The party creates strong links in emerging sectors


Members serve as role models for their colleagues

Beijing resident Ma Renfeng was recently on call as a driver transporting supplies to hospitals and neighborhoods to help contain the recent outbreak of COVID-19 in the Chinese capital.

As a member of the Chinese Communist Party for 28 years, Ma voluntarily provides rides for medical staff and so-called empty-nest elderly people, those who do not have children or do not live with their children. , alone or with their spouse. .

Since November, he and other Party member drivers have been rounding up elderly residents living in suburban communities and taking them for COVID-19 vaccinations, before driving them home, all for free.

“The elderly have approved of our work. Everyone is aging, and empty-nested elderly people in particular need help. We Party members should set a good example,” Ma said.

Many Party members such as Ma working in emerging industries, including food and package delivery, logistics, live streaming and e-commerce, also serve as role models for their colleagues.

Xi Jinping, general secretary of the CPC Central Committee, praised the efforts of new employment groups on many occasions, especially during epidemic prevention and control work. He also called for protecting the rights and interests of flexible employment groups such as truck drivers and delivery workers.

The importance of guiding, bringing together and serving these groups was stressed by Xi when he addressed the opening ceremony of a study session at the Party School of the Central Committee of China. PCC on March 1, attended by young and middle-aged officials.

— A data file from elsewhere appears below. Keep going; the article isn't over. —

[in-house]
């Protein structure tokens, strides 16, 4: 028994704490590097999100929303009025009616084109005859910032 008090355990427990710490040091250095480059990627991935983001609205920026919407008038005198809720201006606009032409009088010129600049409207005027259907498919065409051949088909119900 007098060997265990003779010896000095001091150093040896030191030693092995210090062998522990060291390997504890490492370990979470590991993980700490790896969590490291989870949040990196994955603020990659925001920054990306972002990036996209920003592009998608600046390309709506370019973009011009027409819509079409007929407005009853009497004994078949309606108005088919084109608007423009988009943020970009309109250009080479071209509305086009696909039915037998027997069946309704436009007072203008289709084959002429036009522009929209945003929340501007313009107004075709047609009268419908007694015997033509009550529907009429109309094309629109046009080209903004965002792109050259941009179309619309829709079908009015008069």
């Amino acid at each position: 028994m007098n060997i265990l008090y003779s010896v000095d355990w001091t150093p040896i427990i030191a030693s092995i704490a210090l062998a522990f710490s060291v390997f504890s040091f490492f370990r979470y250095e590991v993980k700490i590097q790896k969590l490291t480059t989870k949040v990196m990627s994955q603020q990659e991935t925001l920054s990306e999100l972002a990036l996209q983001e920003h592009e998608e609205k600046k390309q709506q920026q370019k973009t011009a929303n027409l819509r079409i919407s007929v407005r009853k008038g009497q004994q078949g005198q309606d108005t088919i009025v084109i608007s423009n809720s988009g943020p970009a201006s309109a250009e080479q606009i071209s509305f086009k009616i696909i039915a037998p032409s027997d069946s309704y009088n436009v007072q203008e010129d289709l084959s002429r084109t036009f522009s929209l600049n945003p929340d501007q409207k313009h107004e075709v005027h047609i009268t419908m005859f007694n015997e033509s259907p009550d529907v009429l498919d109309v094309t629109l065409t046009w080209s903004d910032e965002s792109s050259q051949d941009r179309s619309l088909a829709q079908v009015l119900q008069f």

Over the past year, Party organization departments nationwide have intensified branch formation among emerging flexible job groups, increasing the number of delivery people, truck drivers and transport drivers. .

These Party members receive guidance to set an example within their groups and also act as a bridge between their colleagues and the authorities.

Beijing is home to a large number of people employed in emerging sectors, with a total of 220,000 employed daily as delivery people and ride-hailing drivers, according to the Party’s organization department in the capital.

The city has identified 1,268 Party members in these professions and established 218 Party branches for them based on specific conditions, according to the department.

The branch Ma belongs to has 25 driver members. “Members come from all over the country to work in Beijing, and the department strengthens our sense of belonging,” he said.

“We drivers hit the road for a living, which gives us a platform to participate in group activities,” he said. “Whenever an event is announced in our chat group, drivers sign up within minutes.

“Everyone is ready to participate in voluntary group activities such as planting trees, producing a good atmosphere.”

Zhu Lijia, a professor at the National Academy of Governance, said that since many people in these new professions have joined the Party in their hometown, they cannot attend regular Party activities while working elsewhere. .